One of the interesting things that I have noticed about preppers is that they are great right out of the gate. They are willing to spend money (often a LOT of money) on gear and equipment. They're willing to invest their time in learning new skills. They jump in with both feet, get prepared and settle in to wait for the end of the world. And then the end of the world doesn't happen. Soon, their food stores are depleted. Their skills aren't used and are soon forgotten. Their equipment hasn't been maintained and fallen into disrepair.
Don't believe me? Just look to our recent past - Y2K. How many people do you know that bought into the Y2K hype, became overnight survivalists and now don't have a spare gallon of gas to their names? I know of more than I can count. Much of our preparedness inventory and equipment came from people selling their Y2K stores. They waited for about 5 years and then began slowly liquidating their supplies. Most of the generators had never been run, the grain grinders never used and the gamma sealed buckets never opened. We benefited directly with tremendous deals on never-been-used Dietz lanterns, Aladdin lamps, All-American canners and military surplus. Y2K was good to us in more ways than one!
Although we see the error of our post-Y2K brethren's way, Sir Knight and I can also understand their position. They were experiencing Survival Fatigue. The rush, the panic, the expectation of disaster - followed by an anticlimactic conclusion. Their disenchantment was understandable.
The same thing can happen to us today. We learn, we prepare, we train, in anticipation of societal upheaval, yet society, amazingly, continues on as it did yesterday and the day before. After months, and years and decades, it is easy to become weary and experience our own Survival Fatigue. We can become complacent and apathetic and that complacency can cost us everything.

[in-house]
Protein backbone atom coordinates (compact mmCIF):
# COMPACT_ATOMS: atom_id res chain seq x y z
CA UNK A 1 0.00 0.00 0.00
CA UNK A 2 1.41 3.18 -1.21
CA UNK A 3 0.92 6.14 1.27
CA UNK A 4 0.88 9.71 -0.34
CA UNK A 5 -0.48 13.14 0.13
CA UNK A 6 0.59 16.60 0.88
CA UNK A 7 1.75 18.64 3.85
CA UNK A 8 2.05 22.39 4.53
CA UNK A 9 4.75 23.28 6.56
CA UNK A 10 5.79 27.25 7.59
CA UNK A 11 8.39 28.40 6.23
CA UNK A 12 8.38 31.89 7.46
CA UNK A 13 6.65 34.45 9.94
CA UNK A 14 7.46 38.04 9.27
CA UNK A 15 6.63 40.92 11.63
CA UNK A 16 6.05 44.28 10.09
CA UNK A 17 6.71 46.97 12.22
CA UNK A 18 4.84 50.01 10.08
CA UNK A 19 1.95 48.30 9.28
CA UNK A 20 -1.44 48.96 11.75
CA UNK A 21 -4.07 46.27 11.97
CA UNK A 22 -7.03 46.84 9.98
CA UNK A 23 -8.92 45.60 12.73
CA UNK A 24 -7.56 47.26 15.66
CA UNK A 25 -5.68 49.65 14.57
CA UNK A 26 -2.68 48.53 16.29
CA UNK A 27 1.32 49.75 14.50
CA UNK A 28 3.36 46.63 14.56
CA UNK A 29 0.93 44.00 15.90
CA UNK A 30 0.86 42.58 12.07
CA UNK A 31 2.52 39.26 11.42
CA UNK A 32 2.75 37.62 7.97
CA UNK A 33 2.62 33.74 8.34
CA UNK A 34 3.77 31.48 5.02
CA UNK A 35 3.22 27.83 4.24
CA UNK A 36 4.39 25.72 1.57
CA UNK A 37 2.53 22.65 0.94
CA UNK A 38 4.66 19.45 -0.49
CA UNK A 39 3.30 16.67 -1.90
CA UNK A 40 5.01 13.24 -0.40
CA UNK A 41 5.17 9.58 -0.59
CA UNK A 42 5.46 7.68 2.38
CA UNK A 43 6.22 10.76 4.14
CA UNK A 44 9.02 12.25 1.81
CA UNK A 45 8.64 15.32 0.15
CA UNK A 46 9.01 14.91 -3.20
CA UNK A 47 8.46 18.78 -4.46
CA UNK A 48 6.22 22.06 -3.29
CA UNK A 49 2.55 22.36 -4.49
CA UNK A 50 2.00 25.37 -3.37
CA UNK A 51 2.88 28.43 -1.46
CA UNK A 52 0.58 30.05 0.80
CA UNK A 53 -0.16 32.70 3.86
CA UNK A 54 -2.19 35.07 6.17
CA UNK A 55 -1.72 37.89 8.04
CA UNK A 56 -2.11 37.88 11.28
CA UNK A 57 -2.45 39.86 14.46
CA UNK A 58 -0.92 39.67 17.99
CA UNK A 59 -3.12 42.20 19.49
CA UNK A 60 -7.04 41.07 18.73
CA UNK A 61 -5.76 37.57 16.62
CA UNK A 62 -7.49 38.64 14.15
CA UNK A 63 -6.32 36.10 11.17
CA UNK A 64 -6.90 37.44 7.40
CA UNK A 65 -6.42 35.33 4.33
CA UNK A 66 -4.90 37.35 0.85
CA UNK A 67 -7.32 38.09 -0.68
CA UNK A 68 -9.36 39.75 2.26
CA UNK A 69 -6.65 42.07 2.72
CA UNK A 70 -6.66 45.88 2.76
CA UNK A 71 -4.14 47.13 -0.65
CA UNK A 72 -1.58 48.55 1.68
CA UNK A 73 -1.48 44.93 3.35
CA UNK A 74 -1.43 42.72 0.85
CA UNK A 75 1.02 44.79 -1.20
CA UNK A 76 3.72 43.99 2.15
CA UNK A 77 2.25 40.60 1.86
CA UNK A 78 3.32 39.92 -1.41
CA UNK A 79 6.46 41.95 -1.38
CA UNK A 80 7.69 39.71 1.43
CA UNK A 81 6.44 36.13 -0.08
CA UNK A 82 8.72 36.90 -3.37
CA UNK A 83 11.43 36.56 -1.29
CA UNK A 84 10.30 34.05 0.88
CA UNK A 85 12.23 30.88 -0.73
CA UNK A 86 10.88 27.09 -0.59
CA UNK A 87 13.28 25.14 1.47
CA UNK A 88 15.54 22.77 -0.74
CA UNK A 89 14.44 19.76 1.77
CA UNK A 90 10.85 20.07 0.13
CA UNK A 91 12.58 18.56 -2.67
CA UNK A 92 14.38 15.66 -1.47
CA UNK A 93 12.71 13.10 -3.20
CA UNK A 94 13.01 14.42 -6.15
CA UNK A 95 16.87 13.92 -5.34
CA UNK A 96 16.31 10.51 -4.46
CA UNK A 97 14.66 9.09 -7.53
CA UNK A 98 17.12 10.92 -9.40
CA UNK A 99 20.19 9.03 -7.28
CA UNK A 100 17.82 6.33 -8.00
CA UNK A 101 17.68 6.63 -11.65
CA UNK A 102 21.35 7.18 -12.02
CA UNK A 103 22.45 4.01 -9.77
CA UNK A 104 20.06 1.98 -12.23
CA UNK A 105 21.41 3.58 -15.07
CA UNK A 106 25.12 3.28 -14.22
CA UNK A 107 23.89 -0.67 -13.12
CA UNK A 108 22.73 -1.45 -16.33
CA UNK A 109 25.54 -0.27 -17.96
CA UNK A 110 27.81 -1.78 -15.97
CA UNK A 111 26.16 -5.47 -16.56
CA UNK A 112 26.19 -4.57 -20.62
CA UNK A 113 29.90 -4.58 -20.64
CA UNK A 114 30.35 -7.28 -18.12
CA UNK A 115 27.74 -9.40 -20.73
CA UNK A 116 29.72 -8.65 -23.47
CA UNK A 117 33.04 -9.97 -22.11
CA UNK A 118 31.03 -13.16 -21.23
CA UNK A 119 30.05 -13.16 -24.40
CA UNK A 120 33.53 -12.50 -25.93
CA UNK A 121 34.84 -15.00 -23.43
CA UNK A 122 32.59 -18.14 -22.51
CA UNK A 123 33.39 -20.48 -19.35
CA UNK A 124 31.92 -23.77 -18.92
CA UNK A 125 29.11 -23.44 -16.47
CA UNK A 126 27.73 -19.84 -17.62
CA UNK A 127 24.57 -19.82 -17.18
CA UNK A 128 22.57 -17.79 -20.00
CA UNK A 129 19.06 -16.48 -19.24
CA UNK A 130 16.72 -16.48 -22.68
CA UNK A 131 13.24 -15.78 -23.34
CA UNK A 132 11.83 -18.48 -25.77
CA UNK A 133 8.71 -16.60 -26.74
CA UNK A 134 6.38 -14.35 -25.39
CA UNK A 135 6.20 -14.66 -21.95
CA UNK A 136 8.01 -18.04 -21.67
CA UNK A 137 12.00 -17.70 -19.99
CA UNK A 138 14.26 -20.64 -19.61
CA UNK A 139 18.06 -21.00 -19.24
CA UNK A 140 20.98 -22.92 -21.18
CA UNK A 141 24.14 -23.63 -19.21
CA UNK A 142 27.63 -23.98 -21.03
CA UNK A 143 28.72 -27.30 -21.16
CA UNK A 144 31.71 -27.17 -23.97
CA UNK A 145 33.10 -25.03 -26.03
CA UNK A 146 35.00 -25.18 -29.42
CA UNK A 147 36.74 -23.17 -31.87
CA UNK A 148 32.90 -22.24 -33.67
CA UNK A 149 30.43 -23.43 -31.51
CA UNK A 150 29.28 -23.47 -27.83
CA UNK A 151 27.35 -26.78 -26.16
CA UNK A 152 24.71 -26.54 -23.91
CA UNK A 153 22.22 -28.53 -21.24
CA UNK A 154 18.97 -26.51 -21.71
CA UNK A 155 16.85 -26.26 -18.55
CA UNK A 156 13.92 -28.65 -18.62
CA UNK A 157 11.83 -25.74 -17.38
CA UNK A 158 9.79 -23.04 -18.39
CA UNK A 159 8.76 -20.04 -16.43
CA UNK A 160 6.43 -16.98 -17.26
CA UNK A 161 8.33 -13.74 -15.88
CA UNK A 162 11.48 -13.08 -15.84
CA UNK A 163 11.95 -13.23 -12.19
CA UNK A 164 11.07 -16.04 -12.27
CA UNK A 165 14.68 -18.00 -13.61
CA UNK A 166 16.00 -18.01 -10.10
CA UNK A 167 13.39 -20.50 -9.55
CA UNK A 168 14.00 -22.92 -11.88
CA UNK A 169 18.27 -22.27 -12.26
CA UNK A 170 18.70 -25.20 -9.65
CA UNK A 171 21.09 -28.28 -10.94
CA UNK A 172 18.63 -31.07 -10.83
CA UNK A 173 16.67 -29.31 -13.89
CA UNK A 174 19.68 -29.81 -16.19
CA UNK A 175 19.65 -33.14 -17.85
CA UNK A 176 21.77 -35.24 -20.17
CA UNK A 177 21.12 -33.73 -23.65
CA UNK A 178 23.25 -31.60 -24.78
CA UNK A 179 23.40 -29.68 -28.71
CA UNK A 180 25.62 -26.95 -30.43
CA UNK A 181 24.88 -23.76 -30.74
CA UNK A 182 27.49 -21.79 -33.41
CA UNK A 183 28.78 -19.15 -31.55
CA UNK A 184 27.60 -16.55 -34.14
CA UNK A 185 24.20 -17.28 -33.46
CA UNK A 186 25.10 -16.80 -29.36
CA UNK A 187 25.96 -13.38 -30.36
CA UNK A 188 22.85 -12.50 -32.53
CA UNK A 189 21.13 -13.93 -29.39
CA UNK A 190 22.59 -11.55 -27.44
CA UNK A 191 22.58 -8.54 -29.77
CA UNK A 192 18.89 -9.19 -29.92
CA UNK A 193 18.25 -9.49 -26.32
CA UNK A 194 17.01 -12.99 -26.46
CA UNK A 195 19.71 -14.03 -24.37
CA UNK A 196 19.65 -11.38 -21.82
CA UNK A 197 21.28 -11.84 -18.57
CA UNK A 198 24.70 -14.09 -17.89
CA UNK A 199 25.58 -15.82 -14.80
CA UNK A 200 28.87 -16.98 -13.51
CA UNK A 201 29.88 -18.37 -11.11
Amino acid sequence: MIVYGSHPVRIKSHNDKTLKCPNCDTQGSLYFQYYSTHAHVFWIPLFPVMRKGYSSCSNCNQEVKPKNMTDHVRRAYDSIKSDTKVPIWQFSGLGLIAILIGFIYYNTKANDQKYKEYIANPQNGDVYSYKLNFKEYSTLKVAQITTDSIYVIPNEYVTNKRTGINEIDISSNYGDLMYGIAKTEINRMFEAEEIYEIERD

Being a survivalist is not a hobby, it is a lifestyle. You have to be willing to prepare even when you don't feel like it. You have to be willing to prepare even when everyone tells you there's nothing to prepare for. You have to be willing to maintain your equipment, polish your skills and stay at the ready. You have to be willing to invest yourself in prepping, not just your money.
Maintaining operational readiness should be a part of daily life. Use your equipment and keep it maintained. Rotate your food, rotate your fuel and rotate your medical supplies. Water your batteries, grind your grain and grow your garden. Don't stockpile your skills and equipment for "some day", make them a part of your everyday life, now.
We can't live our lives waiting for future chaos. We have to live now. And in living diligently now, we can maintain our own operational readiness.